Tlacuilolli Redrawn: Agostino Aglio and Mexican Antiquity

Free admission

In the early nineteenth century, images of ancient American art became widely available for the first time in the aftermath of political and technological revolutions. As these works circulated, they were appropriated and transformed in new contexts. This exhibition examines the place of Mexican antiquity in British visual culture through the work of Agostino Aglio (1777–1857), an Italian artist active in Britain in the early to mid-nineteenth century. Aglio contributed to the first modern exposition of ancient American art and the first publication of complete color facsimiles of Aztec, Maya, and Mixtec manuscripts. Through his illustrations and reproductions, Aglio’s hand mediated how subsequent artists and scholars visualized the ancient Americas. Bringing together Mesoamerican art from across Yale’s campus and showcasing the YCBA’s important collection of works on paper, the exhibition explores Indigenous traditions of creation and their legacies.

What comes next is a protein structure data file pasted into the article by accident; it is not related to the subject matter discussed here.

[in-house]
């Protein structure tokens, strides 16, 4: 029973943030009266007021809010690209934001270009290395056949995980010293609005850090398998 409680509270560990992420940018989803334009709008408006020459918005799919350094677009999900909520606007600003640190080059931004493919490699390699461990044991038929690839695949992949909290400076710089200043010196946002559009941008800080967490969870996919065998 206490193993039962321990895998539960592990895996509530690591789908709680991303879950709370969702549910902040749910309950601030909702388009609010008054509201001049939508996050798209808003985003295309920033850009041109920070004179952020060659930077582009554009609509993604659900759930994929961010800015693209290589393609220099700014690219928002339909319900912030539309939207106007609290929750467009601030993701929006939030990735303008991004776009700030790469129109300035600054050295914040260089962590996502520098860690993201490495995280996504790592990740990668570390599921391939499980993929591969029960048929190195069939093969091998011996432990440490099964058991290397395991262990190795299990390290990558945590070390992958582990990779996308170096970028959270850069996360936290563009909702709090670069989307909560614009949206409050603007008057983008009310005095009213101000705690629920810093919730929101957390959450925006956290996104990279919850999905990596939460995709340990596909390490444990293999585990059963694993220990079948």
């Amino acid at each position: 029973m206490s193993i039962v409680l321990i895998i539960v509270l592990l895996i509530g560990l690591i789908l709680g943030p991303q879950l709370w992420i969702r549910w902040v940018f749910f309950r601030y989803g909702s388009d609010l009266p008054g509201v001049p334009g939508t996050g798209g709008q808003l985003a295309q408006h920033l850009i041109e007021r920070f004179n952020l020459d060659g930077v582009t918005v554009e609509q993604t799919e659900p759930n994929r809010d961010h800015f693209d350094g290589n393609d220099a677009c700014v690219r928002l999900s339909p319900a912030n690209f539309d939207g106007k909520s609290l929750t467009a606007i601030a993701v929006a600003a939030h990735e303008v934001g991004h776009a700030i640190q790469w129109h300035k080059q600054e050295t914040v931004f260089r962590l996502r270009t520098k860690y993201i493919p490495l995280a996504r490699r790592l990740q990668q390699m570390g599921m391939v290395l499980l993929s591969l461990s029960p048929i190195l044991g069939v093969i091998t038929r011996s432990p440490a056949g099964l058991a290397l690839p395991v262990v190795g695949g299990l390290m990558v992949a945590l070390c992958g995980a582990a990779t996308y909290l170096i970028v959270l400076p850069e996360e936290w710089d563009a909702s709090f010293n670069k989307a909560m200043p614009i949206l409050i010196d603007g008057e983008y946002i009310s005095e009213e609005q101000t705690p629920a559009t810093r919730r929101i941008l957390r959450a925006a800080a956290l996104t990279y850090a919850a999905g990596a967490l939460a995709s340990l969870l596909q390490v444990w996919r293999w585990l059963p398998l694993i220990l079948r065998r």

Top image
Agostino Aglio after Central Mexican Artists, “Fac-simile of an Original Mexican Painting Preserved in the Borgian Museum, at the College of Propaganda in Rome” [Codex Borgia, f. 59], in volume 3 of Antiquities of Mexico: Comprising Fac-similes of Ancient Mexican Paintings and Hieroglyphics by Edward King, Viscount Kingsborough. London: Published by Robert Havell and Colnaghi, Son, and Co (detail), 1831, hand-colored lithograph. Yale Center for British Art, Paul Mellon Collection